“Some potential employers make an assumption that there will be a lot of difficulty with workplace modifications. Workplace modifications are not just physical adjustments – it is the practical application of creating a suitable working environment for the employee, regardless of whether that employee has a disability or not.”

“I work just like any other employee in my workplace and as anyone can have a good or bad day, and the team is there to support each other. Open and honest communication is the easiest way to build up a supportive relationship with your staff and colleagues and that is across employment generally, not just disability employment,” explained Deborah.

Deborah also encouraged employers to focus on the person and not their disability.

“Consider the prospective employee for their merits and abilities and don’t be frightened to ask questions. If the potential candidate has the skills and capabilities to do the work, you should consider them. Most people with disability have manageable conditions that do not prevent them from being capable of doing their work, some just require small adjustments to assist them to perform certain tasks,” said Deborah.

Highlight your commitment to disability inclusion

The webinar also heard from Sharon Carroll, Diversity and Inclusion Partner for Australia Post, a JobAccess Alumni and an employer committed to inclusive practices. Highlighting this commitment has been an important element in driving positive cultural change, with an increase in engagement, both for employees with disability and in teams who include people with disability.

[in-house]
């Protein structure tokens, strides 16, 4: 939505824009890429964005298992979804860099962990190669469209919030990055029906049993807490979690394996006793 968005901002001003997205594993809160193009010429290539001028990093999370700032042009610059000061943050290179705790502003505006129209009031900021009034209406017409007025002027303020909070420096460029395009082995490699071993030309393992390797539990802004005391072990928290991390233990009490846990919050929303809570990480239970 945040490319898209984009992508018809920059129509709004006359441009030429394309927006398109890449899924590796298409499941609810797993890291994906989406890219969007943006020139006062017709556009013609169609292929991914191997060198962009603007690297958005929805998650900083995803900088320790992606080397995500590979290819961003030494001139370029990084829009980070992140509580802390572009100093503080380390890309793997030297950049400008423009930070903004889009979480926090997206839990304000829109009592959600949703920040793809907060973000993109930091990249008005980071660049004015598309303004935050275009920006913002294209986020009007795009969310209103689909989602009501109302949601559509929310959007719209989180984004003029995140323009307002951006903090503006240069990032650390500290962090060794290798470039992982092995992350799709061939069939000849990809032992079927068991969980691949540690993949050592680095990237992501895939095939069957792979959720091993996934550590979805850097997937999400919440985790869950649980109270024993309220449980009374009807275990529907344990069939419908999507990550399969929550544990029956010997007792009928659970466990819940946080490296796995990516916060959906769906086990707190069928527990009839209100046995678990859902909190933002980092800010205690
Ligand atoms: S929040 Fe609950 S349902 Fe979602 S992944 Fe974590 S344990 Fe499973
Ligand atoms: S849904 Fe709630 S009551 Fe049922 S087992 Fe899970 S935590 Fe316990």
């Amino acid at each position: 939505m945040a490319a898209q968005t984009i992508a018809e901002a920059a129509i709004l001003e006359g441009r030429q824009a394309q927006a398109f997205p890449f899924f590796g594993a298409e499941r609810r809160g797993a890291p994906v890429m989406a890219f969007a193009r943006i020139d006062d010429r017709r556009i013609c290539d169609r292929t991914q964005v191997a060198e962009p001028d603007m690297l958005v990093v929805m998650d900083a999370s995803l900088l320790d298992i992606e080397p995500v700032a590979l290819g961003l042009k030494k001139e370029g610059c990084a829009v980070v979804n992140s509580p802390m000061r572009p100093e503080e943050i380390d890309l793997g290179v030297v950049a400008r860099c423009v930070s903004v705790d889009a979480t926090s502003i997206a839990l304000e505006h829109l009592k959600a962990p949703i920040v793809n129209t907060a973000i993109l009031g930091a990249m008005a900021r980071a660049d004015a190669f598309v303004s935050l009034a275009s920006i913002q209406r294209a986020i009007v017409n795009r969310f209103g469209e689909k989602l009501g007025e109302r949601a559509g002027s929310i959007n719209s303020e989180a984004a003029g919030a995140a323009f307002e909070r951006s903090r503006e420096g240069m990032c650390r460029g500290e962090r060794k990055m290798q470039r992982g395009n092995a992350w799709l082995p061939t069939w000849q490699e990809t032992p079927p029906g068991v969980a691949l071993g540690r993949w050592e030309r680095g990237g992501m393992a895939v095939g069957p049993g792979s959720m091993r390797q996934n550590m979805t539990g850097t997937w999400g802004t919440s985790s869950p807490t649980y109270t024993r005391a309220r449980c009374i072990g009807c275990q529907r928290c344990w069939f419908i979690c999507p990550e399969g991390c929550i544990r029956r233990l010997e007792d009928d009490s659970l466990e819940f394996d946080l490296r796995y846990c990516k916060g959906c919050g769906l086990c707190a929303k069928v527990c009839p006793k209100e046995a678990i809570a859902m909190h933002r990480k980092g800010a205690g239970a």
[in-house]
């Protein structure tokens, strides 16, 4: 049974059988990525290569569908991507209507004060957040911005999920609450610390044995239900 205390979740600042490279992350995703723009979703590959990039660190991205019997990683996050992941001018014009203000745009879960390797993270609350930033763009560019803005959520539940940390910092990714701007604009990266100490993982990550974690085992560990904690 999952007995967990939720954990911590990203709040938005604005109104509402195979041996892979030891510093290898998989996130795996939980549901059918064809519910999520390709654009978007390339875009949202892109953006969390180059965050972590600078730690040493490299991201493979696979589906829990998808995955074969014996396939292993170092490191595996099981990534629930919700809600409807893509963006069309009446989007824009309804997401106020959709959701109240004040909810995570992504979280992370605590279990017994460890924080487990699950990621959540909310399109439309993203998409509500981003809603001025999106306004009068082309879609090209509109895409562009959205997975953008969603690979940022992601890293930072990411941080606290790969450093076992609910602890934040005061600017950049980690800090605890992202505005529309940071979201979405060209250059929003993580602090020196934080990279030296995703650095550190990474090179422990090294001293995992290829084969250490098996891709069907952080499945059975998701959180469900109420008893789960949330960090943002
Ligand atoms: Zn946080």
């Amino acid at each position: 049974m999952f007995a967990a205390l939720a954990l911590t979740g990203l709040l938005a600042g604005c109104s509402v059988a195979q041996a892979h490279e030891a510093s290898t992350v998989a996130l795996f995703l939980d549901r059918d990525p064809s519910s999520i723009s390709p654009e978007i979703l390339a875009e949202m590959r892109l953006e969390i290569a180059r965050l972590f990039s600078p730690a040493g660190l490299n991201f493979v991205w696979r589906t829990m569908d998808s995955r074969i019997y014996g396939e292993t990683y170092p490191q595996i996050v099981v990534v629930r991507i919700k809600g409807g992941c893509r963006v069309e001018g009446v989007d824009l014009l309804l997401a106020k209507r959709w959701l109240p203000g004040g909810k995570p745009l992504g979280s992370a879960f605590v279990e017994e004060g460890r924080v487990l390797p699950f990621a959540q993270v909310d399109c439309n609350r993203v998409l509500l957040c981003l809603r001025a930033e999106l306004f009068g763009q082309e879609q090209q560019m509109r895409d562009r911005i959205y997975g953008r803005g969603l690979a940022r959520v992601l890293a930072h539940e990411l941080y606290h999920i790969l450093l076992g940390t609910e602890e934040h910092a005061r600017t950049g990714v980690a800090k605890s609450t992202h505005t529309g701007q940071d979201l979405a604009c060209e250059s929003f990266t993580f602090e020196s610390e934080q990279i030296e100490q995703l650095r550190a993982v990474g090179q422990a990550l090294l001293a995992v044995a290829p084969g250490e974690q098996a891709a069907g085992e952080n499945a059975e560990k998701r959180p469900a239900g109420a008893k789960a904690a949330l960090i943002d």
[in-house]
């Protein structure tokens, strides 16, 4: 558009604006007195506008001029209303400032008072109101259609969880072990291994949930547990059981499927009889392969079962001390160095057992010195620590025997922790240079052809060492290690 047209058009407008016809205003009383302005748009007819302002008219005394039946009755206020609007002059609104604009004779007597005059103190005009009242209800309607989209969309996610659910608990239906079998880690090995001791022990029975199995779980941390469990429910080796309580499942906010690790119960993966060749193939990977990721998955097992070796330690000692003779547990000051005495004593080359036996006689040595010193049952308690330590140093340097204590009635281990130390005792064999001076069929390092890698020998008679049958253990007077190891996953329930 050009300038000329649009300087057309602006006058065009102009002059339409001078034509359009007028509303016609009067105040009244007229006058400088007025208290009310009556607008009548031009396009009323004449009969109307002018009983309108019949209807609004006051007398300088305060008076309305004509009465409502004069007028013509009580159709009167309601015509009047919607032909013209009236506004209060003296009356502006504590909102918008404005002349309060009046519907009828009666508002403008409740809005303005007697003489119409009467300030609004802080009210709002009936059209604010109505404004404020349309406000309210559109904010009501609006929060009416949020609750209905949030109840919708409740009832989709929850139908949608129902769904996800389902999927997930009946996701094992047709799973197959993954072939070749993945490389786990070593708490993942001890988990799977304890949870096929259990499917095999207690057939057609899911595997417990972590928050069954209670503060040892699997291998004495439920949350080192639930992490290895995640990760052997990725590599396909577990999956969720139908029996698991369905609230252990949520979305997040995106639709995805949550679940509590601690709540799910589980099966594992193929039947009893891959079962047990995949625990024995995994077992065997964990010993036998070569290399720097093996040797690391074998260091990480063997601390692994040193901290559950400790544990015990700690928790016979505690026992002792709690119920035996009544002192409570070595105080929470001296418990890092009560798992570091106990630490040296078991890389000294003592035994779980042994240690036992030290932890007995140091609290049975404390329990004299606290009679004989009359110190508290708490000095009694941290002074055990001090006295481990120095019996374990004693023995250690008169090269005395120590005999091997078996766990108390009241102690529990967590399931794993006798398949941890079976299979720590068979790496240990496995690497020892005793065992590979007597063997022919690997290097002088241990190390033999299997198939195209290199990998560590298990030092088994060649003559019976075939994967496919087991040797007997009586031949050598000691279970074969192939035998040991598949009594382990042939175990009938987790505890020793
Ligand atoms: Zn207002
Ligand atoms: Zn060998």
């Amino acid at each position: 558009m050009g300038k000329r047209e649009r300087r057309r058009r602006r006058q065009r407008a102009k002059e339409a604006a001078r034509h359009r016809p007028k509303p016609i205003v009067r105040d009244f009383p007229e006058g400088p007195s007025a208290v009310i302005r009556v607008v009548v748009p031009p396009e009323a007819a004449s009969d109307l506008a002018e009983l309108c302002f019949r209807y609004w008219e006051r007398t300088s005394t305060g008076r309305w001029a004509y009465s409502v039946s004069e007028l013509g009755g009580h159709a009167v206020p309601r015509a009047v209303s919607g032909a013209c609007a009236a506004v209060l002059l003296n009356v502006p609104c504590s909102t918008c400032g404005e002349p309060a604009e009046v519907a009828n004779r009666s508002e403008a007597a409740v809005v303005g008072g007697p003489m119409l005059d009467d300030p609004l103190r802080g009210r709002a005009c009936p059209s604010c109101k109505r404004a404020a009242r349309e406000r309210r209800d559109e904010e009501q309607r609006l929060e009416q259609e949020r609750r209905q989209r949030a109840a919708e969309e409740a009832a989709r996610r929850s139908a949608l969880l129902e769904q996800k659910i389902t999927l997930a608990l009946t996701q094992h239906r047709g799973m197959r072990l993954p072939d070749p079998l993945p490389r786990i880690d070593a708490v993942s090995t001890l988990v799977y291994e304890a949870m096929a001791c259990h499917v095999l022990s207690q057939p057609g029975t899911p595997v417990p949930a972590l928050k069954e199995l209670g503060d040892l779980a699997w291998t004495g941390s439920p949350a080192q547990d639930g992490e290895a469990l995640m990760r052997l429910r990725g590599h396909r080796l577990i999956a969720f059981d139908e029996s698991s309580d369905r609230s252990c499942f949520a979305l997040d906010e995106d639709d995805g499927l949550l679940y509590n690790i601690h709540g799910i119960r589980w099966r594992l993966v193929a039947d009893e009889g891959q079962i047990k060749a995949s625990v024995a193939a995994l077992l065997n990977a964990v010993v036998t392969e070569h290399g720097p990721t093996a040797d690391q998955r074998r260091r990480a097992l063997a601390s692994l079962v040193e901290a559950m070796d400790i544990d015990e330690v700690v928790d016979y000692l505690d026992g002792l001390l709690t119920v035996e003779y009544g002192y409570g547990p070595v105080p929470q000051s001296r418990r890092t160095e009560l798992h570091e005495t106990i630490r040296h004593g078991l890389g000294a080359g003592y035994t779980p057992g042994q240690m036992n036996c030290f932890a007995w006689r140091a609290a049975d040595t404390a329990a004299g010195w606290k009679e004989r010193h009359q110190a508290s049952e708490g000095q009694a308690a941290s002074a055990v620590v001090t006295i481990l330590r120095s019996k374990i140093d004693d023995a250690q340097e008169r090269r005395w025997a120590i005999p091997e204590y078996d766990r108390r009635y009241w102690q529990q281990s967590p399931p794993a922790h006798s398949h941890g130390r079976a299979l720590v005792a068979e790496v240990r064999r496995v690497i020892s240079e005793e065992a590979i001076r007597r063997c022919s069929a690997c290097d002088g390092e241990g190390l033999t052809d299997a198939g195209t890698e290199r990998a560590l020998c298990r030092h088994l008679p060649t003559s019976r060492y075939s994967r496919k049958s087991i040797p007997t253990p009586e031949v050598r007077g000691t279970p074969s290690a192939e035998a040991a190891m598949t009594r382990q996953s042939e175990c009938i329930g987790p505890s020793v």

“We are clear on our website about the types of jobs we have, what they involve and importantly, highlighting that we welcome applicants with disability. We work closely to provide continuous training and resources to help key teams, for example Recruitment, as well as Learning and Development who are responsible for delivery of induction training. We also have an employee network called Accessibility Matters. They are an absolutely brilliant group of people with lived experience who are starting to talk about disability more broadly,” explained Sharon.

Sharon also emphasised the importance of disability awareness training in further embedding inclusive workplace practices.

“It's been wonderful to watch key teams and how engaged they are now, and how open and curious they are to learning new things. It’s like we have unlocked the door, and through running disability confidence sessions, they want to know what more they can be doing and they also come to me with ideas they’ve had to make our processes more inclusive,” said Sharon.

Utilise expert support to remove barriers to disability employment

The final take out for employers is that they don’t have to manage disability employment efforts on their own. Employers were encouraged to tap into available supports, including JobAccess. As the national hub for disability employment, it offers a range of services including expert advice via phone (1800 464 800) and website, coordinating workplace adjustments and modifications and the National Disability Recruitment Coordinator (NDRC) – the Employer Engagement service, who partner with larger employers to increase their disability confidence.

Watch the webinar recording

A recording of the webinar is available now to watch.